10/13/2011 02:48 EDT | Updated 12/13/2011 05:12 EST

Don Cherry and Hockey Fights Are Just Part of the Game


Are fights necessary in hockey -- or at least NHL games -- to attract fans?

Or should fighting be banned as dangerous, dehumanizing and unnecessary, as many now insist?

This age-old issue has resurfaced thanks to Don Cherry's provocative remarks at the start of this year's NHL season that upset three former NHL "enforcers" who've come out against hockey violence and linked head injuries to things like alcoholism, drugs and, for all one knows, bed-wetting.

Frankly, I'm never very clear on what Cherry has said after he says it. He makes his point at the time, but it gets muddy in the recalling and re-telling. I'm puzzled at why he was scathing towards the three former enforcers he named, all of who seem genuinely miffed (even puzzled) at Cherry's broadside.

Three NHL tough guys have died recently -- two suicides and one drug overdose.

And that, rightly, has increased the concern over head injuries in hockey, especially concussions, which we now know (and didn't know before) can last a long time and can be very dangerous if they happen repeatedly.

Some people are more prone to concussions than others, so it's pretty hard to justify head shots, or anything that might damage the brain.

Hockey enforcers have been used to intimidate others -- or even protect marquee players from rival goons. Wayne Gretzky owes much to the protection provided by Marty McSorley when both were with the Los Angeles Kings.

Hockey has changed since the days of the enforcer -- faster and better. But every team has tough guys on the ice, most of whom are also gifted players.

None of this justifies or rationalizes the danger of concussions.

But don't confuse concussions, head shots, or cheap shots with fighting.

It could be argued that few things are less dangerous than a hockey fight.

The combatants are padded to the hilt, have poor leverage on skates, they take off their gloves, wail away at each others' helmets with bare fists, pull the sweater while holding the other guy's arm, and are eventually parted and sent to the penalty box.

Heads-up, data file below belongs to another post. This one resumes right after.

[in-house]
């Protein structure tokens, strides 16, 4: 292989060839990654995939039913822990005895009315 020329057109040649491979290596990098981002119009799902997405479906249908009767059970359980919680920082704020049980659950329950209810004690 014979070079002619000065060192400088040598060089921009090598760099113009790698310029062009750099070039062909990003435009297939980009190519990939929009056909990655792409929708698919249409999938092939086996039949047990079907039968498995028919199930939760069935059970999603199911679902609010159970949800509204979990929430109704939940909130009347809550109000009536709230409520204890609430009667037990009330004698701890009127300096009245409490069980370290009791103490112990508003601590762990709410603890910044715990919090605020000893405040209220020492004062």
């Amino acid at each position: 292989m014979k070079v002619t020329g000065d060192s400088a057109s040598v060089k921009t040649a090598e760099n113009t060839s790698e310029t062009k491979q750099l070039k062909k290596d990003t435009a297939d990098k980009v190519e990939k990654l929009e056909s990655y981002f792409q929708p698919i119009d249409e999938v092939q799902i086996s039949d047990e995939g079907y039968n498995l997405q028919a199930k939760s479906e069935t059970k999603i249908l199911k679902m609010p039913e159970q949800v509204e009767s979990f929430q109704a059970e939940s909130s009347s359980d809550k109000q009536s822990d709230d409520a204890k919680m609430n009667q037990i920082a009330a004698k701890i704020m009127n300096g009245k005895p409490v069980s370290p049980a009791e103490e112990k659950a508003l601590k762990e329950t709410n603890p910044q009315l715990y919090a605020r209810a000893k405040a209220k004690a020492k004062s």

The crowd loves it, and little harm is done.

Damage occurs if someone's head crashes heavily on the ice -- be the head encased in a helmet or not. But that's relatively rare. Concussions to Eric Lindros and Sidney Crosby were not from fights, but in checks -- legal or otherwise.

The untimely deaths of three ex-NHL enforcers is reason enough to examine the phenomenon of head injuries. These happen in other sports too -- none of which are as fast or as skilled as hockey.

Face mask offences in football are potentially lethal, and players realize it. But fighting isn't part of football -- nor is it part of baseball, though the bench-clearing brawl gets the adrenalin moving in both fans and players, but is mostly for show.

Only in professional hockey is fighting considered part of the game. And to those who love the poetry and beauty of the game, it's a pity, because hockey fights are anything but elegant or graceful. Still, little damage is done.

Perhaps those who run NHL realize the "sport" is also entertainment. Fans love the overtime shootout and relish a hockey fight that's no more lethal than a professional wrestling match where everything is for show.

As for Don Cherry, he's an adored Canadian, who espouses values most of us subscribe to. When he rants we listen, pay little attention, and wonder where he buys his jackets.